Before the crowd senses it and long before it shows on the scoreboard, the linemen realize when one team begins to dominate another. That Penn State would rout a good Maryland team yesterday became obvious to Matt Millon "midway through the first quarter."

"That's when I felt we had control," the Lion defensive tackle said. "That's the earliest I've ever felt like that."

State was ahead by 3-0 at the time. In time, the score would become whatever Joe Paterno wanted, because the Lions played defense as well as anyone this side of the NFL. The only numbers that merit mention are these: Maryland ran 43 times.

"Really?" said terrapin blocker Paul Glamp

"Really?" said Terrapin blocker Paul Glamp when told of that minus-32 figure. "I guess it does astound me. They just teed off on us."

The Penn State defenders were uncertain before the game, because the films Maryland sent them were not at full speed. Whether this was on purpose or the result of a bum camera remains unknown. It did not much matter by halftime.

"Am I surprised at the (27-3) score?" Millen said. "Yes and no. If I'd known what I do now I'd say no. I now think we should have scored a couple more touchdown."

Films also occupied Steve Atkins' postgame thoughts.

"We saw their defense on film, but the film was different. We thought we could block 'em. We couldn't. We thought we could run on 'em. We couldn't.

"The films must have lied."

Atkins was State's primary defensive concern - and safety Pete Harris, who also intercepted three passes, did not hide his opinion about the Terrapins' leading runner.

"I thought he was tougher than he was," Harris said. "It didn't look like he blew through the holes. I thought he was better than that."

Atkins might well reply: What holes?"

By contrast, the Penn State offensive line played well against Maryland's usually excellent defense. Quarterback Chuck Fusina could have read "War and Peace" and still had time to diagnose the Terrapin coverage.

"That's the reason you play football," offensive tackle keith Dorney said of the mismatch. "You want to dominate the other line. That's what you get paid for."

The Lions' first offensive series had a message Paterno explained later. The opening three plays were a reverse screen, a fullback draw and a right pitchout. The drive ended with a field goal, when the State halfback slipped en route to an apparent first down on three-and-three from the 18.

"I wanted to show them we were going to play the game our way," Paterno said. "I didn't want to get into a slugging contest. I didn't want to keep exchanging punts with them. I wanted to keep 'em off balance."

Indeed, State's defensive knockout came about with speed and jabs rather than power.Let Millen tell you why he and Bruce Clark made it possible for their buddy, Larry Kubin, to be the game's most spectacular player.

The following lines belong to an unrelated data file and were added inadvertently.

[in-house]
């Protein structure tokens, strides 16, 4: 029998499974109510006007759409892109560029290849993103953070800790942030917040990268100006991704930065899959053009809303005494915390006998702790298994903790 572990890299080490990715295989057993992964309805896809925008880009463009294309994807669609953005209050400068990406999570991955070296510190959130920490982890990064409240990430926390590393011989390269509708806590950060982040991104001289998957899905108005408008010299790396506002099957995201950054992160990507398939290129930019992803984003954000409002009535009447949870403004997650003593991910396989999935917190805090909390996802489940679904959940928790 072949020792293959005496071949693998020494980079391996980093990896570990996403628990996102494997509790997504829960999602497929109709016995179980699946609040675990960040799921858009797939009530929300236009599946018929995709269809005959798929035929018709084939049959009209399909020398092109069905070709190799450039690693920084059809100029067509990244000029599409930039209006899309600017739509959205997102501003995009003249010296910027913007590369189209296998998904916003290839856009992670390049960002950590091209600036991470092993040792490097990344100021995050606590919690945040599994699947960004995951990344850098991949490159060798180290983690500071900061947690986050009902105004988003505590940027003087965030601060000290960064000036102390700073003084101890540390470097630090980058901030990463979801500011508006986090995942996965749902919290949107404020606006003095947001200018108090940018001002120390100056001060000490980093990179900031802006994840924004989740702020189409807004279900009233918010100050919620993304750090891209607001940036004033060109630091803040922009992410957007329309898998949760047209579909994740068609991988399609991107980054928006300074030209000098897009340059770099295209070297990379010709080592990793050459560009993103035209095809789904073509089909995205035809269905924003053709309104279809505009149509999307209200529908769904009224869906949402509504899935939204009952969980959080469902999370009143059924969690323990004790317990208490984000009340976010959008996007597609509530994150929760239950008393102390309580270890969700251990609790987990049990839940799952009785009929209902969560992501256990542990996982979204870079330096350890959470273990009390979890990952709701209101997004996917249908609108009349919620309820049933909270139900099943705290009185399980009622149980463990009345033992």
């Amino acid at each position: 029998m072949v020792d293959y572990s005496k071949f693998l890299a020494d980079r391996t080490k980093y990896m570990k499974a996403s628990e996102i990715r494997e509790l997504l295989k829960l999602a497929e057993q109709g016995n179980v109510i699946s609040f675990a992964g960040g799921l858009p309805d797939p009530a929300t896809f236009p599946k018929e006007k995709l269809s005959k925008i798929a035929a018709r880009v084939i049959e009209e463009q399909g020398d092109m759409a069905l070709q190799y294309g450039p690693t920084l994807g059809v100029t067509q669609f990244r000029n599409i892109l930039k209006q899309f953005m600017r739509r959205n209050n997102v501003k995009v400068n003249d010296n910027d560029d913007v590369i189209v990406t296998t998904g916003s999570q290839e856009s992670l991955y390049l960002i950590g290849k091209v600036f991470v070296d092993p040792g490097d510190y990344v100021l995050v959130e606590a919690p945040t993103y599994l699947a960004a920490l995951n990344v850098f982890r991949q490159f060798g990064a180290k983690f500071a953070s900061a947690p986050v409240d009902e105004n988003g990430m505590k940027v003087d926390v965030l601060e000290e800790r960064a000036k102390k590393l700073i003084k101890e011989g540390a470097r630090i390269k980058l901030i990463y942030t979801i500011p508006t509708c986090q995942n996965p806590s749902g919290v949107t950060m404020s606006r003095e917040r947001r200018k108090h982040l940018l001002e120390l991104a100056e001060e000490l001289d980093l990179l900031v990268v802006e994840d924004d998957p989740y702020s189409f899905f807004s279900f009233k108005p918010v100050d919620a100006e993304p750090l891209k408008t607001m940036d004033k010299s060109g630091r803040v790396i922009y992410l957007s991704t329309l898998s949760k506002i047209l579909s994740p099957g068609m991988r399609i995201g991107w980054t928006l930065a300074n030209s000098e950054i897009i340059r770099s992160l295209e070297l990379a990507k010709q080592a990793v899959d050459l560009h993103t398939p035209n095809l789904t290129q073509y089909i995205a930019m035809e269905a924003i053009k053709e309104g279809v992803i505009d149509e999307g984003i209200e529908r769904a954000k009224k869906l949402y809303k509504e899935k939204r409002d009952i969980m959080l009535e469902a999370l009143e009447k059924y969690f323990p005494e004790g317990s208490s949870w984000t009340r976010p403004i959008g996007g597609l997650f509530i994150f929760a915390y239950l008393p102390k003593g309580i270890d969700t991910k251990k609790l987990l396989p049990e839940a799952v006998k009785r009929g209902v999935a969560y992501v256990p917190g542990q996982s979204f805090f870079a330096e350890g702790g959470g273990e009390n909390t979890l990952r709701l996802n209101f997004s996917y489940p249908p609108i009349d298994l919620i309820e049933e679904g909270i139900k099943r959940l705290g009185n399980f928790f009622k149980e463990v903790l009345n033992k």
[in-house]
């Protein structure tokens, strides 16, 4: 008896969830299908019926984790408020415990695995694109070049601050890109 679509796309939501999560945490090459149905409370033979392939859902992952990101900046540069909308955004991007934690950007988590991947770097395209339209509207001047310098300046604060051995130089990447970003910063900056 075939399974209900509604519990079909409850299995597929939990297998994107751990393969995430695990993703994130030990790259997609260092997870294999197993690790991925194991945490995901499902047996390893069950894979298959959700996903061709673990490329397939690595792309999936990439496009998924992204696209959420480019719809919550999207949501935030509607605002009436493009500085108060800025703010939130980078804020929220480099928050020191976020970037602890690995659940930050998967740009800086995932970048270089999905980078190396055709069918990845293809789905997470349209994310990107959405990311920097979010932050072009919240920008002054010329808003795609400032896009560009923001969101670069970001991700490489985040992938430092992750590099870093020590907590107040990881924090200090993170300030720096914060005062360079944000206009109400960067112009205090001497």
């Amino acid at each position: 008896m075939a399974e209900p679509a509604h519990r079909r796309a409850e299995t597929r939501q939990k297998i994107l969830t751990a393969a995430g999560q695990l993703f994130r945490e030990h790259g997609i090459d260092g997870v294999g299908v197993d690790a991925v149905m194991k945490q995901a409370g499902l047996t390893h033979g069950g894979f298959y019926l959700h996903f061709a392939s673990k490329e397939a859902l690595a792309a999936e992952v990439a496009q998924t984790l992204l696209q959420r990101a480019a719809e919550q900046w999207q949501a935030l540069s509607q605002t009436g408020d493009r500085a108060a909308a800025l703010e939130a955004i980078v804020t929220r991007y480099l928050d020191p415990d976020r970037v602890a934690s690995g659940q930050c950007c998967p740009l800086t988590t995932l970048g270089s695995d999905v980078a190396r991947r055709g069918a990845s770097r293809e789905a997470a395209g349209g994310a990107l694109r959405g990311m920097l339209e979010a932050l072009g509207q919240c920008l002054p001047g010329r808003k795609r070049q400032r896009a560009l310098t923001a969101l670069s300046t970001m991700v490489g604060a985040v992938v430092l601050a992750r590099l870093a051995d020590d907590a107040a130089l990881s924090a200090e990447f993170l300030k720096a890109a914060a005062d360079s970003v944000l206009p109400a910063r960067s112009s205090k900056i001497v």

"We turned their tackles," Millen said, "and their guards had to double-team us. That left them one-on-one with Larry - and there is no way anyone can stop him one on one. He has great judgment and great speed. And he plays with intensity, that's the key."

If the pain is not severe enough for Maryland already, the defensive standouts for Penn State yesterday will be back. Millen and Clark are juniors, as is Harris. Kubin and halfback Karl McCoy are sophomores.

"You start to feel a little loose, a little more free," Kubin said of his reaction to the Lions' early success. "Some of the things we did were like miracles." That was a reference to the one-handed catches by receiver Bob Bassett and safety Harris.

But the Penn State victory was no miracle. It got Maryland down early and would not allow the sort of ultraconservative game that teams with ordinary quarterbacks try to force. Still, Fusina would have seemed average had he been facing the Lion defense yesterday.

"With the exception of one play (when Dean Richards broke by McCoy and caught a 33-yard pass)," Paterno said, "that's about as well as anyone can play defense. This one looked like the '69 defense that included future NFL players Mike Reid, John Ebersole, Jack Ham and Dennis Onkotz)."

Fusina (which State insists rhymes with Heisman) did not throw consistently well, although, as Paterno said: "How can throw a lousy pass for an interception and then come right back and throw a bullet to (Tom) Donovan for a touchdown."

The bottom line to the second-ranked Lions whipping the fifth-ranked terrapins is that the winners had more superior players, more alternatives. Maryland contained Scott Fitzkee on offense, so Fusina threw to Donovan and the tight end. Maryland concentrated on Millen and Clark, so Kubin and some other made most of the tackles.

Unless the Lions trip over their press notices the final two regular-season games - and N.C. State's Ted Brown gained 251 yards against them last year - they will be no worse than second going into the bowls.

An hour after the game yesterday, one of the Orange Bowl representatives introduced himself to Paterno and tried to stick a small Orange-Bowl decal on the coach's lapel.

Paterno could not have jumped backwards faster if the man had been pointing a hand gun toward his chest. Politely, Paterno said: "I'm not wearing anything yet."